Tree Canopy Cover Response to Land Development Policies in Fairfax County

The Code of Virginia provides municipalities with the power to regulate tree canopy cover. Fairfax County, Virginia created a policy in its Public Facilities Manual that requires tree canopy conservation within its land development approval process. Developers must submit a tree conservation plan with specifications for reaching a 10-year post-development tree canopy cover requirement. The 10-year post-development tree canopy cover requirement varies from 10% to 30% based on zoning. The canopy cover requirements were approximated for Fairfax County using zoning data. These policies have been in place in Fairfax County for over 10 years, so many parcels have passed the 10-year post-development timeline. However, the canopy on these parcels has not been evaluated yet. The purpose of this project is to assess the growth of tree canopy on previously developed parcels in Fairfax County to determine if they have met their 10-year-post-development tree canopy cover requirements.

Geospatial Canopy Data

The canopy on developed parcels was determined using high-resolution canopy cover data from PlanIt Geo, a consulting and software development firm specializing in urban forestry. To develop the canopy cover data, PlanIt Geo used aerial imagery collected by the National Agriculture Imagery Program from 2021 with a 60-centimeter resolution. This imagery was used to determine the amount of canopy on each developed parcel in 2021.       

In Fairfax County, 7,612 parcels were developed from 2009 to 2021. Their measured canopy in 2021 was compared to their required canopy based on zoning data. 527 parcels could not be assessed because zoning data was not available for their location. Only parcels developed from 2009 to 2011 have had the full 10 years for the canopy to grow, but about two-thirds of parcels are meeting their estimated canopy requirements already. 67% of these 7,612 parcels have met their tree canopy requirements, while 34% have not met their tree canopy requirements.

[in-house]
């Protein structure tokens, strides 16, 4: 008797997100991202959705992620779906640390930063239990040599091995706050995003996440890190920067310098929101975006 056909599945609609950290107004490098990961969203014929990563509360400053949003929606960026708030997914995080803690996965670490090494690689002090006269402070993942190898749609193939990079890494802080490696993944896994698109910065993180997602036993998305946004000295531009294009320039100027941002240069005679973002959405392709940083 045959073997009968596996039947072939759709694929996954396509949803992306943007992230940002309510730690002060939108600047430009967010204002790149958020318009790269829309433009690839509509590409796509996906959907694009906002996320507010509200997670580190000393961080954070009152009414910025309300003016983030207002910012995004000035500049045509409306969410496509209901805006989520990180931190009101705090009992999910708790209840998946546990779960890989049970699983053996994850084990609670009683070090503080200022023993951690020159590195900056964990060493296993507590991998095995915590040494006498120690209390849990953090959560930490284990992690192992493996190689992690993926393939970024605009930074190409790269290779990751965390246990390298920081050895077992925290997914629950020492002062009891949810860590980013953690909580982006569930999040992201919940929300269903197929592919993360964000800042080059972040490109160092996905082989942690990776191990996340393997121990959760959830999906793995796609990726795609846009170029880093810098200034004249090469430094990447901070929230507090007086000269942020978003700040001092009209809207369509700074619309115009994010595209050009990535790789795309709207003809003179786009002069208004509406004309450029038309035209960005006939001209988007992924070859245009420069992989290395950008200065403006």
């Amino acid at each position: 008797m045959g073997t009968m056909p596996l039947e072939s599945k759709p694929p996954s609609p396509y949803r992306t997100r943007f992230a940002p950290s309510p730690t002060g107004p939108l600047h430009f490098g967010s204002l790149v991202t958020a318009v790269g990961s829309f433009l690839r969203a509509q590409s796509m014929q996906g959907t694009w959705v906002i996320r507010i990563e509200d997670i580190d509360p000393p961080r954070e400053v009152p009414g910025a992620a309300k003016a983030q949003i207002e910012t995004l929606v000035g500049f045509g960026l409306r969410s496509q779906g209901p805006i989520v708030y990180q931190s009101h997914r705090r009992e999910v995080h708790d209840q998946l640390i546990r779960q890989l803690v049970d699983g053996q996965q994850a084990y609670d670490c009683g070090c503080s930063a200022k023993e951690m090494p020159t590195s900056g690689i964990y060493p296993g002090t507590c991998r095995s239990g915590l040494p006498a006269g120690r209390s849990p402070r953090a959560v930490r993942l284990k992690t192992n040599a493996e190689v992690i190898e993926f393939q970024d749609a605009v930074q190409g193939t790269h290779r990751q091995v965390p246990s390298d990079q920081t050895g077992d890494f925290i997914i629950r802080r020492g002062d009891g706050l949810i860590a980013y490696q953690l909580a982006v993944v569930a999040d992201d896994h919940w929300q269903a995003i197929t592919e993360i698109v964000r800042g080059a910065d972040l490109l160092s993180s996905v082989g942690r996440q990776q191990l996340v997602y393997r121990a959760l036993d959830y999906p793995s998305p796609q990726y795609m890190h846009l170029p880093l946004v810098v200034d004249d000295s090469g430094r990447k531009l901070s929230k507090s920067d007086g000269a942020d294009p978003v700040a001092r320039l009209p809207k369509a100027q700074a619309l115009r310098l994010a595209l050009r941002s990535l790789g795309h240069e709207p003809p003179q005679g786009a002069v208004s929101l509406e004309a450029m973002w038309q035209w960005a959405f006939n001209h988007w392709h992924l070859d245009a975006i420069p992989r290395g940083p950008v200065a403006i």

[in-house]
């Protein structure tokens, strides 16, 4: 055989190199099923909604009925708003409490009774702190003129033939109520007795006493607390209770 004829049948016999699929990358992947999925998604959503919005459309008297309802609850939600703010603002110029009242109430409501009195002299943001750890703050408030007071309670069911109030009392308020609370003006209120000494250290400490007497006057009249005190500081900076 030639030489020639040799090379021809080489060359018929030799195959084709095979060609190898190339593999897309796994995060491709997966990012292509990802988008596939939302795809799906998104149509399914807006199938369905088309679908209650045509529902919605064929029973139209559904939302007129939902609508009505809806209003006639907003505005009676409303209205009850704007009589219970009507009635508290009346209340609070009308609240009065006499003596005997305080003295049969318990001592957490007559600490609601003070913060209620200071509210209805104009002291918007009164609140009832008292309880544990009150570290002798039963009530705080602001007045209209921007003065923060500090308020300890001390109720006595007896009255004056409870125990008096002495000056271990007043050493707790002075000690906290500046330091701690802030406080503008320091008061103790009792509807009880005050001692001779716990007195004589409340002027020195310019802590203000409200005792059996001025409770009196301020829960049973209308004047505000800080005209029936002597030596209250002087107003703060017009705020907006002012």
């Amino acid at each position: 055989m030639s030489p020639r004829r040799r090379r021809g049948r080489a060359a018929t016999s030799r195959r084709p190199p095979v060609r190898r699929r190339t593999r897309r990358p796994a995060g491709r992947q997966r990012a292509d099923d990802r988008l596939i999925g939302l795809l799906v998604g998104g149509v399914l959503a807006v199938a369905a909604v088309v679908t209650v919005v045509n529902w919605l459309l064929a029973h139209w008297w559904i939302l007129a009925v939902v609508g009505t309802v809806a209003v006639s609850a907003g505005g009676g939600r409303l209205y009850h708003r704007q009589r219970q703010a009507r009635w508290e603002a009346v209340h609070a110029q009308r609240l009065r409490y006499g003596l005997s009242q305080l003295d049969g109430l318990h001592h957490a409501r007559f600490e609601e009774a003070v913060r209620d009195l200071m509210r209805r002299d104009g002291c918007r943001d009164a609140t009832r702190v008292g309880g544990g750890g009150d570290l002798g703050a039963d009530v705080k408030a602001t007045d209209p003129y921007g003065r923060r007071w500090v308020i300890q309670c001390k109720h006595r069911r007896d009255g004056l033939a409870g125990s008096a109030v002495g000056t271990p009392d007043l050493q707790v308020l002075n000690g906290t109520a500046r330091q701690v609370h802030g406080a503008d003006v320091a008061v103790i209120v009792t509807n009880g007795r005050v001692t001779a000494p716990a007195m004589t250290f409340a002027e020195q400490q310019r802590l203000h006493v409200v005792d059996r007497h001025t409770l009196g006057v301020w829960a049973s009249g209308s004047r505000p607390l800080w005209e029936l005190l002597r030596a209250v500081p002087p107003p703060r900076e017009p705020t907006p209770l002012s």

Site Plan Data

Site plans are created by land developers for each parcel undergoing construction, containing the specifications for development. Within each plan, there is a section regarding the tree canopy requirements.

The data we plan to collect from the selected site plans are listed below:

10 year tree canopy calculation

  • Total site area (sf)
  • Zoning
  • Existing tree canopy (sf and %)
  • Required tree canopy (sf and %)
  • Canopy from tree preservation (sf)
  • Tree preservation multipliers
  • Canopy from tree planting (sf)
  • Tree planting multipliers
  • Total 10 year canopy provided

This tree canopy information was extracted from a sample of 151 site plans. The sample includes plans with an approval date after January 1, 2009, when the tree conservation ordinance went into effect. Plans with a closed date between 2009 and 2011 are included in the sample because they reached the 10-year post-construction mark by 2021. Only infill lot plans with a residential zone type were included to create a homogeneous study group. 90% of plans with a closed date from 2009 to 2011 are infill lot grading plans, and 93% of these plans have residential zoning. The parcels that meet these constraints are required to have between 20% and 30% canopy. Proportionate stratified random sampling by zone code was used. Zone codes R-1, R-2, R-3, R-4, R-8, R-C, and R-E were included in the sample. For the 151 parcels in the sample, 81% met their tree canopy requirements by 2021, while 19% did not meet their tree canopy requirements.

Current Work

We are currently analyzing the data collected from the sample of site plans and comparing it to the geospatial canopy data. Specifically, we are focusing on assessing the effect of canopy multipliers on total canopy cover and investigating factors that could predict if parcels will meet their tree canopy requirements. Some plans may have canopy multipliers that increase the true canopy value by a certain amount to incentivize certain actions like preserving trees or planting native species. Potential predictor variables that are being investigated include plan type, zone code, parcel size, and percentage of canopy required.

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Meghan Failor
MS Graduate Student
Urban Forestry
Virginia Tech

Will Beer
Undergraduate Research Assistant
Major: Forestry
Virginia Tech

Dr. John P. Gannon, PhD
Assistant Professor, Dept. of Forest Resources and Environmental Conservation
Virginia Tech

Dr. Eric Wiseman, PhD
Associate Professor, Dept. of Forest Resources and Environmental Conservation
Virginia Tech